submitted by meningitis(267),

hydrocholorothiazide is DOC for Nephrogenic Diabetes insipidus because it paradoxically causes an increase in BP by increasing sodium absorption and thus water absorption, Pathoma explains this nicely.

Desmopressin is incorrect because upon fasting (fluid restriction) ADH is increased meaning ADH is being released Centrally but is not working in the kidneys at the V2 receptors of the epithelial renal cells at Collecting duct.

On that note, Amiloride is used for Lithium induced nephrogenic DI.

hello  Where in Pathoma? I couldn't find it. +1  
almondbreeze  also sketchy says that thiazide s decrease the amount of lithium cleared--> lithium toxicity +1  
paperbackwriter  Agh confused as well because FA2019 (pg 562) says that thiazides are implicated in lithium toxicity D: +  
paperbackwriter  OOPS, please ignore last comment. I just realized that this Q stem never mentioned lithium. And on top of that @meningitis mentioned that amiloride is used if lithium induced. Apologies. +  


submitted by gh889(55),

according to uptodate thiazides cause a mild hypovolemic state thus your PCT will see more Na and H2O --> by principle that the PCT always reabsorbs 60% of what it sees, it will reabsorb more water and Na.

almondbreeze  in sketchy as well +  


submitted by imgdoc(71),

I think alot of people might have over emphasized how important ANP and BNP really are, yes it is important to know these peptides get secreted by the atrial/ventricular myocardium during heart failure. However their overall effectiveness in treating heart failure is zilch, a preceptor told me that if ANP and BNP were so useful in natriuresis then why do we give diuretics? It's because RAAS overpowers this system hence causing negative effects and the endless loop of heart failure. AKA why we give ACE inhibitors.

Knowing that ANP gets neutralized by the RAAS system, we can shift our focus back to heart failure in this patient, where cardiac output is decreased, leading to ADH secretion and finally dilutional hyponatremia.

almondbreeze  a concept continuously emphasized by uw, but I get always wrong :'( +  
almondbreeze  good work done! +  
raffff  why does the body make anp at all since its so useless +2  
makinallkindzofgainz  @raffff - at least BNP gives us a good marker for heart failure exacerbations :) thanks body! +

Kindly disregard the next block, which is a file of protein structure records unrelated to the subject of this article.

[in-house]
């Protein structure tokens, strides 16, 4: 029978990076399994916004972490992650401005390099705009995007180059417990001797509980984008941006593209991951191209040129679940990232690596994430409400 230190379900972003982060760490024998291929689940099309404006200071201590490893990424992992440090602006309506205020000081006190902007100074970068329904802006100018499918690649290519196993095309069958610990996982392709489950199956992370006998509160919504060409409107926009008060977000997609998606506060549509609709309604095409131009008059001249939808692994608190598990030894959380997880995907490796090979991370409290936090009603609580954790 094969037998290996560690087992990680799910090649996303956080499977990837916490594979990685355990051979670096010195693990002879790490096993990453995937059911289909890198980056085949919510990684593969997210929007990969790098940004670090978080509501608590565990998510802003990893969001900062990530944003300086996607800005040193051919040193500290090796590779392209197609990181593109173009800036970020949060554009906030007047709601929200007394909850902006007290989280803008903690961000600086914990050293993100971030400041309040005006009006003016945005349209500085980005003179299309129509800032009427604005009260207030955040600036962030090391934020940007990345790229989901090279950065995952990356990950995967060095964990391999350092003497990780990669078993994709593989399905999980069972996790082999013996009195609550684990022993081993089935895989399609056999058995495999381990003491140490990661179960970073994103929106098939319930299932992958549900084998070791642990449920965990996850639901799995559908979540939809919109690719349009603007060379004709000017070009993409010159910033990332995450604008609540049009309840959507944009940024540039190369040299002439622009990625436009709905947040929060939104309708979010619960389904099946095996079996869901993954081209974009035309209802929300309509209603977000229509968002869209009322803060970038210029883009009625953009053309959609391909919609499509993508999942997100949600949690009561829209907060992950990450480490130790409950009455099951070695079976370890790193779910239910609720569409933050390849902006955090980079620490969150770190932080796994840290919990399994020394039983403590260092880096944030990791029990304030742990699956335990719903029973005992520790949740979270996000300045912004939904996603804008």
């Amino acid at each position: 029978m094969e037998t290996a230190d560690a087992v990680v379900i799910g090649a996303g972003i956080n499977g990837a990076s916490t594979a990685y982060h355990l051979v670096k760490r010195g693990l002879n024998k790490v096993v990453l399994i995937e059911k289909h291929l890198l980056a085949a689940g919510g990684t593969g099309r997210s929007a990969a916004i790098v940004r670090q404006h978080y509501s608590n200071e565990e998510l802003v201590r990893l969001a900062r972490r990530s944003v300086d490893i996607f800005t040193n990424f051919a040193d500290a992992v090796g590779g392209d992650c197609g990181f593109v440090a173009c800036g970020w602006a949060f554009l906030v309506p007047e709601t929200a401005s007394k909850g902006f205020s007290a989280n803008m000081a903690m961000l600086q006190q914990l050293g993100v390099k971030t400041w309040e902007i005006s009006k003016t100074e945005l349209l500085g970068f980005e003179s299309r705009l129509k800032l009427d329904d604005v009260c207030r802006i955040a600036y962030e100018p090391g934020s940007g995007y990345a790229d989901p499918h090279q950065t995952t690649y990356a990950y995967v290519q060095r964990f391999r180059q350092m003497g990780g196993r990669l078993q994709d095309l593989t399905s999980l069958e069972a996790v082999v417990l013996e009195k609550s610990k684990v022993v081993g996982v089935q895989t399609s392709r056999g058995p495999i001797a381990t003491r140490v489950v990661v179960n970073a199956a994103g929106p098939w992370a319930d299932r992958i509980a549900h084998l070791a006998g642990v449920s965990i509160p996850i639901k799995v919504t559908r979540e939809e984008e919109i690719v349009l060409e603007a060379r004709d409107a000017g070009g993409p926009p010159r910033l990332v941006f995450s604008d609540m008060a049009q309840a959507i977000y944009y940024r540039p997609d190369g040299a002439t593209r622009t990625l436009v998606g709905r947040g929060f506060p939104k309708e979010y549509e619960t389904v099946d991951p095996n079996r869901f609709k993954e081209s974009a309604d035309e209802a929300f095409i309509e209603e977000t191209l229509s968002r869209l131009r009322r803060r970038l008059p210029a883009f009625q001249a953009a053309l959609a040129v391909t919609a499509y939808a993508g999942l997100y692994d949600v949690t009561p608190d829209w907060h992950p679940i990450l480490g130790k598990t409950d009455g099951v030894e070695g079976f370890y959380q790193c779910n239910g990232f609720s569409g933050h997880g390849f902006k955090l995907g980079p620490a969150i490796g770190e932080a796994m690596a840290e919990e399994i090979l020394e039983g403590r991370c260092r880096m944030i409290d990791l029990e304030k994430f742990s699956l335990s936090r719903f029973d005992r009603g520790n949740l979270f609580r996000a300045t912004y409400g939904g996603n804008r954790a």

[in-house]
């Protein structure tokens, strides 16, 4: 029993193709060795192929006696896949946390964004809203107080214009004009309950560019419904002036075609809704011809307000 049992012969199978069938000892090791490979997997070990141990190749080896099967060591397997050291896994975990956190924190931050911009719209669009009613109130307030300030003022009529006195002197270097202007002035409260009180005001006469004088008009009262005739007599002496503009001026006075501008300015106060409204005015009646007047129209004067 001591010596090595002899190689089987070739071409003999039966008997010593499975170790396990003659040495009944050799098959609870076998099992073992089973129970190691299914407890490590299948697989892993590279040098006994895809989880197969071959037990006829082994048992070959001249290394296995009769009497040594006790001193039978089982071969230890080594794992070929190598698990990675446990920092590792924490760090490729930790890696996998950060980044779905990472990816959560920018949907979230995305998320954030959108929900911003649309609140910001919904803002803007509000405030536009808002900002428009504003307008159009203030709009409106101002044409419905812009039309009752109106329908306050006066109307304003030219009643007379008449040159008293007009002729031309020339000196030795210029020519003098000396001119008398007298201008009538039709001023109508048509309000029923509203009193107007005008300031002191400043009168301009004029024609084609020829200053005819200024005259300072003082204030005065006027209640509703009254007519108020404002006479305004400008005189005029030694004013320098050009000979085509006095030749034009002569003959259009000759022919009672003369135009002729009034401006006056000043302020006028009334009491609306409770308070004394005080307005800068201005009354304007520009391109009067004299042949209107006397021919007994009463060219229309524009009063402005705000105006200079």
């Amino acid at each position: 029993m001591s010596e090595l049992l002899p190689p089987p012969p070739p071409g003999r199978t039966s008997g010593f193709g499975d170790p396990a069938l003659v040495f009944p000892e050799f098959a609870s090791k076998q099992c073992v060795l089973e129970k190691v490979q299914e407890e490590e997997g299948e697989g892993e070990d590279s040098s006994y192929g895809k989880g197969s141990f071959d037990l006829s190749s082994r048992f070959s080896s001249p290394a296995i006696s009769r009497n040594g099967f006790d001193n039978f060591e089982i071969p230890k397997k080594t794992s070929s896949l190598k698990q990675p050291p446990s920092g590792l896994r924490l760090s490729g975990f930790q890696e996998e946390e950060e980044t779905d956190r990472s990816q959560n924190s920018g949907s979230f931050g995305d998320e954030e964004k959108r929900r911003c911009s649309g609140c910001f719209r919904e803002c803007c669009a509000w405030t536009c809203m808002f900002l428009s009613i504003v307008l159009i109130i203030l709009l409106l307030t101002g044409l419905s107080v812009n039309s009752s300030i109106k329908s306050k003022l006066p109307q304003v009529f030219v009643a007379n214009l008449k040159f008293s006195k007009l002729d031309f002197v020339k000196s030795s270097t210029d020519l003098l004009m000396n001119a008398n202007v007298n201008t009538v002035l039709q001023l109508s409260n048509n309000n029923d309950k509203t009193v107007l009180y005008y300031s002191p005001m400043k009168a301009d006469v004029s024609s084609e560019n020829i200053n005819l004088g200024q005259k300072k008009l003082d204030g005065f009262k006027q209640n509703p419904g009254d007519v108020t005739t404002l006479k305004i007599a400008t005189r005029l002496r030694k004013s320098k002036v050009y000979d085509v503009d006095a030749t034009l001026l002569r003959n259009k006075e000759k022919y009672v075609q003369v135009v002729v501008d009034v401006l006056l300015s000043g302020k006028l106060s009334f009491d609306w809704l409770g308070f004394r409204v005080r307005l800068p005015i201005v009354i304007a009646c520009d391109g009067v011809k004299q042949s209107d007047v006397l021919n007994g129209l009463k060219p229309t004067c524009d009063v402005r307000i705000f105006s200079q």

mdrahimi7  Also read my answer mdrahimi7. I think it seems logical... +  


submitted by imgdoc(71),

I think alot of people might have over emphasized how important ANP and BNP really are, yes it is important to know these peptides get secreted by the atrial/ventricular myocardium during heart failure. However their overall effectiveness in treating heart failure is zilch, a preceptor told me that if ANP and BNP were so useful in natriuresis then why do we give diuretics? It's because RAAS overpowers this system hence causing negative effects and the endless loop of heart failure. AKA why we give ACE inhibitors.

Knowing that ANP gets neutralized by the RAAS system, we can shift our focus back to heart failure in this patient, where cardiac output is decreased, leading to ADH secretion and finally dilutional hyponatremia.

almondbreeze  a concept continuously emphasized by uw, but I get always wrong :'( +  
almondbreeze  good work done! +  
raffff  why does the body make anp at all since its so useless +2  
makinallkindzofgainz  @raffff - at least BNP gives us a good marker for heart failure exacerbations :) thanks body! +  
mdrahimi7  Also read my answer mdrahimi7. I think it seems logical... +  


submitted by hayayah(599),

This is a patient case of postpartum thyroiditis. Can arise up to a year after delivery and has lymphocytic infiltrate.

almondbreeze  FA 2019 pg 338 +1  


UW: the short gastric vv drain blood from the gastric funds into the splenic vein, pancreatic inflammation (e.g. pancreatitis, pancreatic ca.) can cause a blood clot w/i the splenic vein, which can increase pressure in the short gastric veins and lead to gastric varies only in the funds

almondbreeze  b/c pancreatic causes can form blood clot in splenic v, b/c splenic v runs behind pancreas +  


submitted by welpdedelp(137),

It was a Ferruginous bodies--> asbestosis. Ferruginous bodies are believed to be formed by macrophages that have phagocytosed and attempted to digest the fibers.

almondbreeze  info about ferruginous bodies being mf can't be found on FA/UW :'( they just say it's 'material' +